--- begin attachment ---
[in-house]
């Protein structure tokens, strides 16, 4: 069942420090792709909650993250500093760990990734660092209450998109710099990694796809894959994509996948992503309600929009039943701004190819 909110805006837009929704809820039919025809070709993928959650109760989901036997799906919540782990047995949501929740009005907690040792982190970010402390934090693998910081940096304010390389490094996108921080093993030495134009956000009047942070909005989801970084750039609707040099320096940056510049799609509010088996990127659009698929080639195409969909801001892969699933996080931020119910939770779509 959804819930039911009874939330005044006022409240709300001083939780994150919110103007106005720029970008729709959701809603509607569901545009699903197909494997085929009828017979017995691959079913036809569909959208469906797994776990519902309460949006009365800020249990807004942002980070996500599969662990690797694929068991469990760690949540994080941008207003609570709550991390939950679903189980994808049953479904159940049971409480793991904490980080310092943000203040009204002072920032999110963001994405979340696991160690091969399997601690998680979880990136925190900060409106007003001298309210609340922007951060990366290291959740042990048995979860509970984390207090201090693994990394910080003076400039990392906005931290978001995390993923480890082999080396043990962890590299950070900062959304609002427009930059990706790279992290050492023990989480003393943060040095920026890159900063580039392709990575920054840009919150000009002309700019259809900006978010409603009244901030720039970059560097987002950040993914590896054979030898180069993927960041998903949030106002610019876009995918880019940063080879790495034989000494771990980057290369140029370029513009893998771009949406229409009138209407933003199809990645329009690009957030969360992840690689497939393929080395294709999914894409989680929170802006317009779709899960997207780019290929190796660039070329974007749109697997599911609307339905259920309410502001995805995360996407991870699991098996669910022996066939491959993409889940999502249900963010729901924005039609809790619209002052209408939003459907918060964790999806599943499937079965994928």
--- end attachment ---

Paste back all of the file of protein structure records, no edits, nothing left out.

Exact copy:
[in-house]
């Protein structure tokens, strides 16, 4: 069942420090792709909650993250500093760990990734660092209450998109710099990694796809894959994509996948992503309600929009039943701004190819 909110805006837009929704809820039919025809070709993928959650109760989901036997799906919540782990047995949501929740009005907690040792982190970010402390934090693998910081940096304010390389490094996108921080093993030495134009956000009047942070909005989801970084750039609707040099320096940056510049799609509010088996990127659009698929080639195409969909801001892969699933996080931020119910939770779509 959804819930039911009874939330005044006022409240709300001083939780994150919110103007106005720029970008729709959701809603509607569901545009699903197909494997085929009828017979017995691959079913036809569909959208469906797994776990519902309460949006009365800020249990807004942002980070996500599969662990690797694929068991469990760690949540994080941008207003609570709550991390939950679903189980994808049953479904159940049971409480793991904490980080310092943000203040009204002072920032999110963001994405979340696991160690091969399997601690998680979880990136925190900060409106007003001298309210609340922007951060990366290291959740042990048995979860509970984390207090201090693994990394910080003076400039990392906005931290978001995390993923480890082999080396043990962890590299950070900062959304609002427009930059990706790279992290050492023990989480003393943060040095920026890159900063580039392709990575920054840009919150000009002309700019259809900006978010409603009244901030720039970059560097987002950040993914590896054979030898180069993927960041998903949030106002610019876009995918880019940063080879790495034989000494771990980057290369140029370029513009893998771009949406229409009138209407933003199809990645329009690009957030969360992840690689497939393929080395294709999914894409989680929170802006317009779709899960997207780019290929190796660039070329974007749109697997599911609307339905259920309410502001995805995360996407991870699991098996669910022996066939491959993409889940999502249900963010729901924005039609809790619209002052209408939003459907918060964790999806599943499937079965994928």